Hong Kong Proposes Three Years in Prison for Screening Banned Movies

Hong Kong Proposes Three Years in Prison for Screening Banned Movies

Film censors in Hong Kong have proposed new rules that would include steep fines and up to three years in prison for screening movies that are banned, according to a new report from the Hong Kong Standard. The proposal comes as political leaders in China seek to curtail freedoms in Hong Kong and Beijing makes a region that was previously semi-autonomous not-so-autonomous anymore.

The harsh new proposal was announced by Hong Kong Commerce and Economic Development Secretary Edward Yau Tang-wah at a press conference on Tuesday, according to the Standard, and included several new components. Aside from jail time, anyone caught screening a banned film could be slapped with a $US1 ($1) million HK fine, roughly $US130,000 ($180,310) in U.S. currency.

Hong Kongers first learned in June that Beijing was going to crack down on films in the region, a city with a rich history of cinema, from the action films of John Woo to the kung fu movies of Stephen Chow, just to name a few.

The proposal would formalise the new censorship regulations brought by the Film Censorship Authority and would apply retroactively, suggting that even if movies were previously shown in Hong Kong, those old films are held to the same censorship scrutiny as newer films. As the Standard points out, that might make films like the 2015 dystopian sci-fi drama Ten Years illegal retroactively.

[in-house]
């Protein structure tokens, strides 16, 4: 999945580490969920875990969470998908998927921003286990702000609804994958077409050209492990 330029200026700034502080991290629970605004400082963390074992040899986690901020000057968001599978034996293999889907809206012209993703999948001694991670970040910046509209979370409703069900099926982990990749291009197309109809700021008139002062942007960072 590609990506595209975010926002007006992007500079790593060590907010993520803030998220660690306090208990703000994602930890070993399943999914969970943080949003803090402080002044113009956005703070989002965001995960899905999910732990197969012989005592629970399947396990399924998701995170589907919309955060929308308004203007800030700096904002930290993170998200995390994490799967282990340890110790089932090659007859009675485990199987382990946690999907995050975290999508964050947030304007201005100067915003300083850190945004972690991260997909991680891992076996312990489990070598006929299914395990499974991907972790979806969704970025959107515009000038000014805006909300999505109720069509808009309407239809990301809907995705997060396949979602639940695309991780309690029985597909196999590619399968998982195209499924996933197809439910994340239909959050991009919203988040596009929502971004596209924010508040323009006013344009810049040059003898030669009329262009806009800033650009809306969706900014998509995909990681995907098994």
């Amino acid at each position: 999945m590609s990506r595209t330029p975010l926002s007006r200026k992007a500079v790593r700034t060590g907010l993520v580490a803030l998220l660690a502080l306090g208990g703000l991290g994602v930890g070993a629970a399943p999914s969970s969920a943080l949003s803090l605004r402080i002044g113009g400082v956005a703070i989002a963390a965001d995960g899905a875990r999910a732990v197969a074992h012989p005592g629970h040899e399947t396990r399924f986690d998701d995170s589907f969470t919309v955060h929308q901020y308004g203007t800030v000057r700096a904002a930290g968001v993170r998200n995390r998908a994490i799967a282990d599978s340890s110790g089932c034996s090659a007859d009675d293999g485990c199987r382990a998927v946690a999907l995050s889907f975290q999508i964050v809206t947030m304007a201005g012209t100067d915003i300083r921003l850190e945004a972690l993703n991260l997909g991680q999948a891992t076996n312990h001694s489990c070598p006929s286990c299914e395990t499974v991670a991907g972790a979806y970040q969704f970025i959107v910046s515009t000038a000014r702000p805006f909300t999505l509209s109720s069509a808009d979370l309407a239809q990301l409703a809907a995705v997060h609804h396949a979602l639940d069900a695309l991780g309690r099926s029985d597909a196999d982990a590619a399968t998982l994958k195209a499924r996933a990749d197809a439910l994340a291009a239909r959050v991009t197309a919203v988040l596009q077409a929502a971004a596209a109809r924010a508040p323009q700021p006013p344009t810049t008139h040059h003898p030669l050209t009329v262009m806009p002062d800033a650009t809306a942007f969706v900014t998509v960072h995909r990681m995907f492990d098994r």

From the Standard:

The changes to the ordinance would require a censor to consider whether a movie contains content which endanger national safety.

Based on national security grounds, Chief Secretary for Administration would have the power to cancel a movie’s permission for screening obtained previously – meaning old movies would also fall under regulation.

If authorities are of the view that a movie may endanger national safety, Secretary for Commerce and Economic Development should have power to extend the movie assessment period for 28 days each time.

The proposal will be heard on September 1 at Hong Kong’s Legislative Council, a governing body that’s been completely purged of democratic-leaning legislators over the summer.

It’s tragic to see what’s happening in Hong Kong, as Beijing crushes dissent and tech companies sell out out protesters who risked their lives for freedom in the formerly autonomous region. And it’s not clear how far politicians in China will go to make sure Hong Kong continues to stay in line during coming years.